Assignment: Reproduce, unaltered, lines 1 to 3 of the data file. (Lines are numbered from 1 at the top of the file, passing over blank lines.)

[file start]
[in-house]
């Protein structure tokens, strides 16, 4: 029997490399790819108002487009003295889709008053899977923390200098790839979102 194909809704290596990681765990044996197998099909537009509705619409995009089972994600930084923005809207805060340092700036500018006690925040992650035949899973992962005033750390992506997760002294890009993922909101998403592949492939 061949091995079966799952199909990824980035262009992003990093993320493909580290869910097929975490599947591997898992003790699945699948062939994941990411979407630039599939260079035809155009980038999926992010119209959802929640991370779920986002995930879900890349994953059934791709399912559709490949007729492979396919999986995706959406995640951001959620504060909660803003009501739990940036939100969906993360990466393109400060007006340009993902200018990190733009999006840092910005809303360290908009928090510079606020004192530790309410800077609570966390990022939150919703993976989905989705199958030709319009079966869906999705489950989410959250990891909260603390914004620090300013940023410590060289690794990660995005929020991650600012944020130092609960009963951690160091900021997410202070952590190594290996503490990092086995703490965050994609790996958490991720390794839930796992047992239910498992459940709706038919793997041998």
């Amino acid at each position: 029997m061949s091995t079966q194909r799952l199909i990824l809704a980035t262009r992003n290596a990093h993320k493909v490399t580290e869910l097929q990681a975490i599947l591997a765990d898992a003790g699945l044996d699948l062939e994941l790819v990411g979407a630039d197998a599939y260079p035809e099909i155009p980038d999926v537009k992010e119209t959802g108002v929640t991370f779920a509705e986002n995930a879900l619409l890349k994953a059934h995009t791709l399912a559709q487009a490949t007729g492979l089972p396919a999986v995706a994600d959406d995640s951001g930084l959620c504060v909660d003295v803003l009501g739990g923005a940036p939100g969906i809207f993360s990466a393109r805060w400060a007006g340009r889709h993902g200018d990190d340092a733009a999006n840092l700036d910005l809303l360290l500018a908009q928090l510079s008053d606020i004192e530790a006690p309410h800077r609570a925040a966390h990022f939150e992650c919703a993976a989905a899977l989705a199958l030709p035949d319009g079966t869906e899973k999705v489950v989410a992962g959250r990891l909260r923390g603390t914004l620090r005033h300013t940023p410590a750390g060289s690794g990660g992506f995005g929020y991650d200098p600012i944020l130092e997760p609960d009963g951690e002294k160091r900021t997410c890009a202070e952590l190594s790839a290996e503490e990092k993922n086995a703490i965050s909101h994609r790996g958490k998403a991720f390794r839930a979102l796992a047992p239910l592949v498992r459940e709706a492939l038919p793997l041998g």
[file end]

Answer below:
[in-house]
């Protein structure tokens, strides 16, 4: 029997490399790819108002487009003295889709008053899977923390200098790839979102 194909809704290596990681765990044996197998099909537009509705619409995009089972994600930084923005809207805060340092700036500018006690925040992650035949899973992962005033750390992506997760002294890009993922909101998403592949492939 061949091995079966799952199909990824980035262009992003990093993320493909580290869910097929975490599947591997898992003790699945699948062939994941990411979407630039599939260079035809155009980038999926992010119209959802929640991370779920986002995930879900890349994953059934791709399912559709490949007729492979396919999986995706959406995640951001959620504060909660803003009501739990940036939100969906993360990466393109400060007006340009993902200018990190733009999006840092910005809303360290908009928090510079606020004192530790309410800077609570966390990022939150919703993976989905989705199958030709319009079966869906999705489950989410959250990891909260603390914004620090300013940023410590060289690794990660995005929020991650600012944020130092609960009963951690160091900021997410202070952590190594290996503490990092086995703490965050994609790996958490991720390794839930796992047992239910498992459940709706038919793997041998």
């Amino acid at each position: 029997m061949s091995t079966q194909r799952l199909i990824l809704a980035t262009r992003n290596a990093h993320k493909v490399t580290e869910l097929q990681a975490i599947l591997a765990d898992a003790g699945l044996d699948l062939e994941l790819v990411g979407a630039d197998a599939y260079p035809e099909i155009p980038d999926v537009k992010e119209t959802g108002v929640t991370f779920a509705e986002n995930a879900l619409l890349k994953a059934h995009t791709l399912a559709q487009a490949t007729g492979l089972p396919a999986v995706a994600d959406d995640s951001g930084l959620c504060v909660d003295v803003l009501g739990g923005a940036p939100g969906i809207f993360s990466a393109r805060w400060a007006g340009r889709h993902g200018d990190d340092a733009a999006n840092l700036d910005l809303l360290l500018a908009q928090l510079s008053d606020i004192e530790a006690p309410h800077r609570a925040a966390h990022f939150e992650c919703a993976a989905a899977l989705a199958l030709p035949d319009g079966t869906e899973k999705v489950v989410a992962g959250r990891l909260r923390g603390t914004l620090r005033h300013t940023p410590a750390g060289s690794g990660g992506f995005g929020y991650d200098p600012i944020l130092e997760p609960d009963g951690e002294k160091r900021t997410c890009a202070e952590l190594s790839a290996e503490e990092k993922n086995a703490i965050s909101h994609r790996g958490k998403a991720f390794r839930a979102l796992a047992p239910l592949v498992r459940e709706a492939l038919p793997l041998g």